Eleni Zachariou explores silver linings, new traditions and the self-affirming nature of Christmas 2020 for many queer people forced to spend the festive season away from their family homes due to COVID-19 restrictions.
For some LGBTQ+ people the festive season can be difficult, even dreaded, and being wholly themselves around their relatives isn’t an option. Even if family members are accepting, being “out” can still elicit misunderstanding, disregard, or at worst resentment or violence. According to a Stonewall report published in 2018, only 46% of gay, lesbian and bisexual people and 47% of trans people feel they can be open about their sexual orientation or gender identity to everyonein their family. This shows that, while many people can be open with relatives about their identity, this isn’t the case for all; and even the people who are out can find the cultural gap between them and their relatives exhausting over long periods of time.
The multiplicity of being often makes our lives a web of complicated human connection, our lives are filled with disagreements and misalignments to navigate. Yet those whose family difficulties arise from a contention, or refusal, of their very existence, face a particular kind isolation – one that isn’t easy to walk away from. The nature of the family, as a structure, is hierarchical and, in turn, potentially coercive. The power imbalance between parent and child (even in adulthood) can act as a tool to make the vulnerable beholden to those who don’t respect their existence.
The family unit tells us that blood is thicker than water; that the viscosity of love between biological strangers cannot withstand the grip of genealogy. Yet, queer people have, by definition of existence, contradicted this for generations. Queer lives are rarely drawn along the same lines the family traditionally lays down, and rarely fit into the categories of acceptance that heteronormative culture demands. Out of necessity, queers have always redefined the form of the family, and the notion of the home as a closed unit, because the destination of those lives is different. The queer family is a congregation of the wayward, coalesced from many lines and many lives in tentacular ecstacy, that doesn’t require the individual to leave a part of themselves at the door. Because of this, and the solitude of being surrounded by those who don’t understand them, many queer people may attempt to limit prolonged exposure to family gatherings for their own wellbeing. Christmas, however, is often the inescapable requirement at the end of each year.
However, as we’re all well aware by now, 2020 was a year of change, bringing with it an unprecedented global crisis in the form of a pandemic that discarded “normality” somewhere in March. The pandemic scarcely needs introduction at this point and we’re all too familiar with the direct and indirect effects of the virus. Through efforts to stem its spread the shape of our lives have become wholly unfamiliar and a series of lockdowns, restrictions and tiers have altered the texture of everyday life immeasurably – Christmas being no exception. Contrary to thegovernment’s promisethat restrictions would be relaxed over the festive period, a sharp rise in cases and a new strain of the virus meant a swiftU-turn on the Christmas planand the introduction of tighter restrictions, under the moniker of Tier 4, in the South-East regions of the UK.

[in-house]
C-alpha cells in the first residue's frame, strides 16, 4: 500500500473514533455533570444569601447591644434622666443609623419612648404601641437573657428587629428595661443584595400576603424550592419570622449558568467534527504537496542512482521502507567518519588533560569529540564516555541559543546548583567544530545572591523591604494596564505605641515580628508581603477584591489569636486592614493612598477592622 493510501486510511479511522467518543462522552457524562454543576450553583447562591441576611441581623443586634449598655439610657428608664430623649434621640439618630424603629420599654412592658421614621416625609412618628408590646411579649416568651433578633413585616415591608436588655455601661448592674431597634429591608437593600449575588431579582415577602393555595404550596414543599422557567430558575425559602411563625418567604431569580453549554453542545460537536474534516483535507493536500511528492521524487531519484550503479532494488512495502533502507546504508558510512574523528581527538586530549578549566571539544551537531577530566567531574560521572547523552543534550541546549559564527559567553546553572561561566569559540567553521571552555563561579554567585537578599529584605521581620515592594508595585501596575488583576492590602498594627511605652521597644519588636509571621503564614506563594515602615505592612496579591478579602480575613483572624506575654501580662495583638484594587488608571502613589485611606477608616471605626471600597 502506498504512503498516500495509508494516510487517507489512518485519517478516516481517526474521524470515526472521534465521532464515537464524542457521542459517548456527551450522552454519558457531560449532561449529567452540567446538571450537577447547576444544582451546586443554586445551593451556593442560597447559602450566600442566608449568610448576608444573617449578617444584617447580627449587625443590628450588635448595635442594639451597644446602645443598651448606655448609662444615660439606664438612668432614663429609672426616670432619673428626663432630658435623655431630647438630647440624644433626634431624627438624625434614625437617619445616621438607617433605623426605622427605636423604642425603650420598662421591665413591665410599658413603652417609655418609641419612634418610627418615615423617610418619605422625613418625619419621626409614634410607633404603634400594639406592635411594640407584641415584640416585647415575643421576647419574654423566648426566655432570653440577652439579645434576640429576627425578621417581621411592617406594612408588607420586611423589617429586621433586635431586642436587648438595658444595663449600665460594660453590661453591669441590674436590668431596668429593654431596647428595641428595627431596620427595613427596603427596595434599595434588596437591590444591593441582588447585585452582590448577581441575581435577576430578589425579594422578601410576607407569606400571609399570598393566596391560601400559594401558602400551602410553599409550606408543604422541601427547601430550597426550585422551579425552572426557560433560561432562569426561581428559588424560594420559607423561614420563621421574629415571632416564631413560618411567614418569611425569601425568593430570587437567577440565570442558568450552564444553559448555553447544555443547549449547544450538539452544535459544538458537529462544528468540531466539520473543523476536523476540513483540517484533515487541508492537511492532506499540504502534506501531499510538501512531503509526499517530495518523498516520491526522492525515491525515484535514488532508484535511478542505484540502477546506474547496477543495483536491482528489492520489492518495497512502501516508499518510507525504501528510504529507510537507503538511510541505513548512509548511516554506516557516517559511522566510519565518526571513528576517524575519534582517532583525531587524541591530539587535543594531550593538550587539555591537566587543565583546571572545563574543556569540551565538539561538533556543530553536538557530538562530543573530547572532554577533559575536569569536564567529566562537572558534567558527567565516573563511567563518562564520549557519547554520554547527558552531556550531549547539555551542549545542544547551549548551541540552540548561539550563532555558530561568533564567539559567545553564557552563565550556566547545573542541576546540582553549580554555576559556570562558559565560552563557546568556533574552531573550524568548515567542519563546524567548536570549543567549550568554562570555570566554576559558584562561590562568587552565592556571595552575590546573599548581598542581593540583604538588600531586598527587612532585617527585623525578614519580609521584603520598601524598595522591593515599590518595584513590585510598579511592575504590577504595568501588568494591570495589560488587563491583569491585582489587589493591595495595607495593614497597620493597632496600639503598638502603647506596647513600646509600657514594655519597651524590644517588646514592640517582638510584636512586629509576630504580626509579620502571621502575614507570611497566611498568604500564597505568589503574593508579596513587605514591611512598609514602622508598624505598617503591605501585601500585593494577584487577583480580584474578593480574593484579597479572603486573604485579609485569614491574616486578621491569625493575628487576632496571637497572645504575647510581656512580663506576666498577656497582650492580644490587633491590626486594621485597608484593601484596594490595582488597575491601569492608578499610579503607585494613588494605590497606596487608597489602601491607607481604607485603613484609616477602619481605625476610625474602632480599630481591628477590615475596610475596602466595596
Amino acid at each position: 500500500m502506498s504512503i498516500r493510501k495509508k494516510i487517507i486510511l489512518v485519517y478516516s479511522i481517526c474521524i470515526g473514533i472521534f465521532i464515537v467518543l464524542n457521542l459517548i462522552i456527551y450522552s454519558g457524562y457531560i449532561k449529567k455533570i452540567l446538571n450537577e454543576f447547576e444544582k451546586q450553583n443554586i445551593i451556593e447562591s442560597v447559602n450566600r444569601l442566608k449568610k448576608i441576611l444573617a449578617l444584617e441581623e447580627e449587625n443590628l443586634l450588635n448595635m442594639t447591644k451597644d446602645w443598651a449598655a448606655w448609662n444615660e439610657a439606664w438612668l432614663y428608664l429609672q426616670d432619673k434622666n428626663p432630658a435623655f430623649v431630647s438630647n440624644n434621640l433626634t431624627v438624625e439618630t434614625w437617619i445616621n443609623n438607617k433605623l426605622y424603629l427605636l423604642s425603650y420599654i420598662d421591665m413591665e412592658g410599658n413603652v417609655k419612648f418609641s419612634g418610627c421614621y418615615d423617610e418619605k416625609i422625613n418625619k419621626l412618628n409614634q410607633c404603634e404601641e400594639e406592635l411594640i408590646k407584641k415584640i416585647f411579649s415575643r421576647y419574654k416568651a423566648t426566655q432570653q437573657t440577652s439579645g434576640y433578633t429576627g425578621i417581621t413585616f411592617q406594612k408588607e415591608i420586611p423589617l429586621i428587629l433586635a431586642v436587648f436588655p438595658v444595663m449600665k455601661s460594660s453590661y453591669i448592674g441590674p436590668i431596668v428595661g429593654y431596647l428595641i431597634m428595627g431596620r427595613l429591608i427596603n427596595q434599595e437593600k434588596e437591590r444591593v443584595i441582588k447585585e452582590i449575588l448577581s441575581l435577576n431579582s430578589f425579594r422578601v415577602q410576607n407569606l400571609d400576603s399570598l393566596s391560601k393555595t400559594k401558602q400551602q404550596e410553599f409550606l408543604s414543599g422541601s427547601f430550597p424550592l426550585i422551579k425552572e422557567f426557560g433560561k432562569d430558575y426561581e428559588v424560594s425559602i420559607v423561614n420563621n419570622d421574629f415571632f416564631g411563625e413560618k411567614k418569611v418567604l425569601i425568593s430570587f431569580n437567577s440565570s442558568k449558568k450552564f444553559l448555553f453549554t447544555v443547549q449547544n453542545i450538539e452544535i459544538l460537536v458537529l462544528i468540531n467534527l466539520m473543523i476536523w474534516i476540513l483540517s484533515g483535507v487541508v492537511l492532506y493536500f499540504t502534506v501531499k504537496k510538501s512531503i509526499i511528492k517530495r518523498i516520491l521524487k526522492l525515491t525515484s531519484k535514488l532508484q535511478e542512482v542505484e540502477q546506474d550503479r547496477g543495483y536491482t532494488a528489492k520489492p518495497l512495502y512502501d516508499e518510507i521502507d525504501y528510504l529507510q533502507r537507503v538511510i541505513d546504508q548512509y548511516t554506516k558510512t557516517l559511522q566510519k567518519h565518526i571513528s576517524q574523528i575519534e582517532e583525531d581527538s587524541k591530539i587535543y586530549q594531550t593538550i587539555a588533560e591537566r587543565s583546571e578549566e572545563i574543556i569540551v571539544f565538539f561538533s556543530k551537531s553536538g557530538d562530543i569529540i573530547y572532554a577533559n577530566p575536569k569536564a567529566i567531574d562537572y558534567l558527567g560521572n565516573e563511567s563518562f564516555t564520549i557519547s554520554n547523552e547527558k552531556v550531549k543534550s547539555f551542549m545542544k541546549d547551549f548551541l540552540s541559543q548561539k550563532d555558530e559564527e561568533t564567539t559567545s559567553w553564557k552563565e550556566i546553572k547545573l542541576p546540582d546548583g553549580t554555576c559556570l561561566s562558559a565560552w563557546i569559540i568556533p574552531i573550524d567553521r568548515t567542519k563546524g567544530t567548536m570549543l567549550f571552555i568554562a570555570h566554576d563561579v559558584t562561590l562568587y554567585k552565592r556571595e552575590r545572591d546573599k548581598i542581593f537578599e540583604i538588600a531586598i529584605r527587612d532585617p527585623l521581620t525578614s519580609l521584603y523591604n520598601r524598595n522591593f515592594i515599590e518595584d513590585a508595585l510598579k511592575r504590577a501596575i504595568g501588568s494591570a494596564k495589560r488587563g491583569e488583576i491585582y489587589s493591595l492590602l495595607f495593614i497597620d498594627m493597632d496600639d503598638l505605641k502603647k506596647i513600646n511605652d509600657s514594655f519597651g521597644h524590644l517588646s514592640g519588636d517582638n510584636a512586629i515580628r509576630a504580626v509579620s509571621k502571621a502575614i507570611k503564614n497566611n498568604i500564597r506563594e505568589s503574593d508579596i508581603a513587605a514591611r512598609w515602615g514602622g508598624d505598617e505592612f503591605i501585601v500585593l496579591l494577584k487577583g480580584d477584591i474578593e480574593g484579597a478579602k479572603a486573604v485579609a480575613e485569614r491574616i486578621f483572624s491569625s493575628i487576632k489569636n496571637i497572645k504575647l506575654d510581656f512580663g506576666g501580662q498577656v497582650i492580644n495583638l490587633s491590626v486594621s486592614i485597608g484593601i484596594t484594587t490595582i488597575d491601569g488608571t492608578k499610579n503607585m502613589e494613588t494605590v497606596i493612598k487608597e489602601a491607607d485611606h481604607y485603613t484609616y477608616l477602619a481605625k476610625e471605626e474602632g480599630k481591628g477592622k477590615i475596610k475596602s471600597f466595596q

With Christmas effectively cancelled, many people found themselves in unique positions, unable to return to their families as usual. Though this was a heart-breaking situation for many, with many people stranded away from loved ones, it appeared to me a silver lining – an opportunity. For the first time in my life, I had an inarguable justification for avoiding Christmas with my family. Though I’d previously considered spending the holidays alone, the backlash and consequences always far outweighed the payoff – besides the fact I’d never had anyone else to spend it with. The festive restrictions afforded me the excuse, that I didn’t want to put anyone unnecessarily at risk, and the collective conditions, that my friends could also excuse themselves from a family Christmas, to finally do things the way I wanted.
Usually as December rolls around the annual countdown begins, and the slow creep of yuletide advertising (originating somewhere at the end of October) is suddenly as ubiquitous as the stress sinking deep into my bones. Advent calendars, once exciting, are now harbingers of the approaching festivities and a warning to brace myself for a week of being spoken to (or at), but altogether unseen. A week of awkward questions asked across dinner tables and chasms of ignorance (or indifference), of hiding the unpalatable queerness in me, or the less than liberal political standings. The fragile veneer of festive cheer, or winning a game of Articulate, does little to hide the quiver at every incorrect pronoun, pointed criticism or the incessant drone of thinly veiled bigotry.
But this year the prospect of not pretending, hiding or making small the things I love about myself filled me with the kind of festive excitement I’d been missing. Suddenly I wanted to prepare, to plan, to make large, a space for care and comfort and feasting together. In the end, I spent Christmas with my housemates and our bubble, which included my partner and close friends. As we planned we spoke about the traditions we wanted to bring to our shared holiday, without judgment or favour; without hierarchy. The result was a slightly chaotic, but generally wholesome, day of games, drinking, good food, dancing and festivities (I still won Articulate, of course). There were no arguments, no expectations and no awkward moments with people who don’t really know me. At the end of the evening we sat, slumped over the sofa in varying degrees of drunken contentment and all I felt was warmth. Despite all the turmoil of 2020, I found myself living a moment of the life I’d always dreamed of. With people I’d chosen to love, to care with, to laugh with. As one of my friends put it “you just get all the good bits.”
In light of all the good bits, and the days of recovery that inevitably follow any big celebration, I began to think more about the unique circumstances that had led to, what was undoubtedly, the best Christmas I’d ever had. I reached out and spoke to several others who had stolen joy in a similar shape over the festive period: I asked them about the good bits.
I felt many things during this Christmas, but for the first time, loneliness wasn’t one of them.
Christmas isn’t a biggie for me. However, it is quite important to my partner (who I’m marrying later this year!) and she’s always wanted me to get into the festive spirit. Whilst I’d like to be able to do that for her and welcome Christmas into our family going forwards, it’s a time of year that I find really hard, and usually dread.